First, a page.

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To become a better game designer, ask, "How was this made?"

Started by droqen, May 13, 2023, 05:33:12 PM

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I was playing and thinking about Tears of the Kingdom (the sequel to Breath of the Wild) and it occurred to me that I wanted to do this with REDACTED so that we could discuss the nature of not the end result but so that we could seek what they tried to seek but not just seek as in strive to achieve the same thing using our own methods but seek in the way that they tried to seek.

I've been thinking about this since being exposed to the concept by Billy Dent's cohost post about open world games:

"open world games are made using certain tools, techniques and conventions, and I believe that these production-side characteristics are the main reason why they keep being made . . . [they make] open world games incredibly economical, if your goal is to create something BIG."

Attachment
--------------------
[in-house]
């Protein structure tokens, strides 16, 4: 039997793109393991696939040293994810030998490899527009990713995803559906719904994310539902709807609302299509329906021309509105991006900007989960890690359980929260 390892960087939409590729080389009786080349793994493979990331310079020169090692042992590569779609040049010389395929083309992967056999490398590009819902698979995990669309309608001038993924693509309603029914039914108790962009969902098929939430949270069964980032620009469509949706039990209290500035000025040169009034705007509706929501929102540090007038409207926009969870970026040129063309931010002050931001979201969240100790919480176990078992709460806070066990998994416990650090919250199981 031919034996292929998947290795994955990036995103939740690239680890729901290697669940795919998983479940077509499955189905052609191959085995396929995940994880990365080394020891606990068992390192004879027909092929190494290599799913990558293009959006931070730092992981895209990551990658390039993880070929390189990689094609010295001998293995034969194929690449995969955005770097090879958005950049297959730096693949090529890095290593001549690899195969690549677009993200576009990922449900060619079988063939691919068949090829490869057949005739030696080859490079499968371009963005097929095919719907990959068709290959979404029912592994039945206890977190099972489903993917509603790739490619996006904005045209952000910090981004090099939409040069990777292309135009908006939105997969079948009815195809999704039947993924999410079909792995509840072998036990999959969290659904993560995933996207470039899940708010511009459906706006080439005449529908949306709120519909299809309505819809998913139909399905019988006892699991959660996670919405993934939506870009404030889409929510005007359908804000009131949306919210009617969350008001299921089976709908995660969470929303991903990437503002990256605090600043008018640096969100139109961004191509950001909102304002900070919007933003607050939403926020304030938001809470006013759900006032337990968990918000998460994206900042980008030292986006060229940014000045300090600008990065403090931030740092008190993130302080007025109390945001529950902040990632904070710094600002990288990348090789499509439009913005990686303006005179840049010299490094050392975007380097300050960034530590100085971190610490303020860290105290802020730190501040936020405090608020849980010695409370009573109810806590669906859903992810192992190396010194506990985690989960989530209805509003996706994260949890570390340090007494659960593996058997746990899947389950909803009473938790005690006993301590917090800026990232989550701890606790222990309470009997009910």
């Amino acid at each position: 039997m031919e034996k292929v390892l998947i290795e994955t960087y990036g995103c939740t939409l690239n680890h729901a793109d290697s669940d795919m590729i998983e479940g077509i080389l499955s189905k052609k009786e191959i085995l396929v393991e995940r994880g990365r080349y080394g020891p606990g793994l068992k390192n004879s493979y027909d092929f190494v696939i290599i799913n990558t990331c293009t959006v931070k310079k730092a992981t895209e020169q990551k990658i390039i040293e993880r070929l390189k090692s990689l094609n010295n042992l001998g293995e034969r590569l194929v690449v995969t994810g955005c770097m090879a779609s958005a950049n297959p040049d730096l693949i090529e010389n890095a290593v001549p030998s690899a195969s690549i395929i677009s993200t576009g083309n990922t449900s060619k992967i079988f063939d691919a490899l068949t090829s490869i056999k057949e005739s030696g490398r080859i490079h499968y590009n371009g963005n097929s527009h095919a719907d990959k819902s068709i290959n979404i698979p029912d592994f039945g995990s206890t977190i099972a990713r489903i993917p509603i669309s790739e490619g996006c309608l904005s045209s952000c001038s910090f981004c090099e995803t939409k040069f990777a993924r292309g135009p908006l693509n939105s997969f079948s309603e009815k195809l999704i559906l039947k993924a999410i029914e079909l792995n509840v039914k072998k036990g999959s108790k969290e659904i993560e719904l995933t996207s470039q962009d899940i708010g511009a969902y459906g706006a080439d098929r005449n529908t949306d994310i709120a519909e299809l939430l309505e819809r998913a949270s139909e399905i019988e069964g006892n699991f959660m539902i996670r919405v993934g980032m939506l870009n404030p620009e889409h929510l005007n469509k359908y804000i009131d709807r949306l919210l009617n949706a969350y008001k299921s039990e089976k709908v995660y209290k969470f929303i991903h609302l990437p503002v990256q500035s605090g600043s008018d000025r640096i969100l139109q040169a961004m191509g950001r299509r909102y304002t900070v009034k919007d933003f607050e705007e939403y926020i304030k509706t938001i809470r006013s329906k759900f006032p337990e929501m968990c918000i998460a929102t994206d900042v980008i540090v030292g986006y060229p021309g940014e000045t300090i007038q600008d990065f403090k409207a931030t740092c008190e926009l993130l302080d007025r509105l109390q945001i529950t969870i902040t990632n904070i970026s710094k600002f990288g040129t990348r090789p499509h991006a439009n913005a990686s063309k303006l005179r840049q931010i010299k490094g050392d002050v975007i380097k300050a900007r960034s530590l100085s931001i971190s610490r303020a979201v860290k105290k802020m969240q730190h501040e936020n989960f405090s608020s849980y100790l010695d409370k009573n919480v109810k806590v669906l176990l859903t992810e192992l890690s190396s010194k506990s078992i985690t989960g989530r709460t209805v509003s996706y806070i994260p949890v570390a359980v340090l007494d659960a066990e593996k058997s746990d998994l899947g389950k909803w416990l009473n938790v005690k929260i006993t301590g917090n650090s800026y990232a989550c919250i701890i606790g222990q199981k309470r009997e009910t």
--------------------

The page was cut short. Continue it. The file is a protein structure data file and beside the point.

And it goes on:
What are these tools, techniques, and conventions? I think that this is what every game designer on earth should be talking about: not for open world games, but for every genre, every game of note, everything that is out there.

What are the tools, techniques, and conventions that produced a game?

What were the goals for creating a game?

How did all these factors come together to produce this game, at this point in time? How is that beautiful, or how is it horrible? What can we appreciate, take away, swear off of forever, or build on top of as a foundation?

The conversations are happening, just more slowly than I'd like. People talk about crunch and say how bad it is. But beyond those spiky awful "Well that was a mistake let's never do that again" points that stick out, where are the eternal wisdoms that we learn and hold onto and never let go of, that we work with again and again for years, for generations, for millennia or at least until the last human being dies?

How was this made, and what's being said?

That is the only dialogic game design I care about.


"Have a story," they said. But you can't pursue having a story for story's sake, or your story isn't whyproof--something unnatural was introduced along the way. Thinking about this in my upcoming letterclub, too lazy to link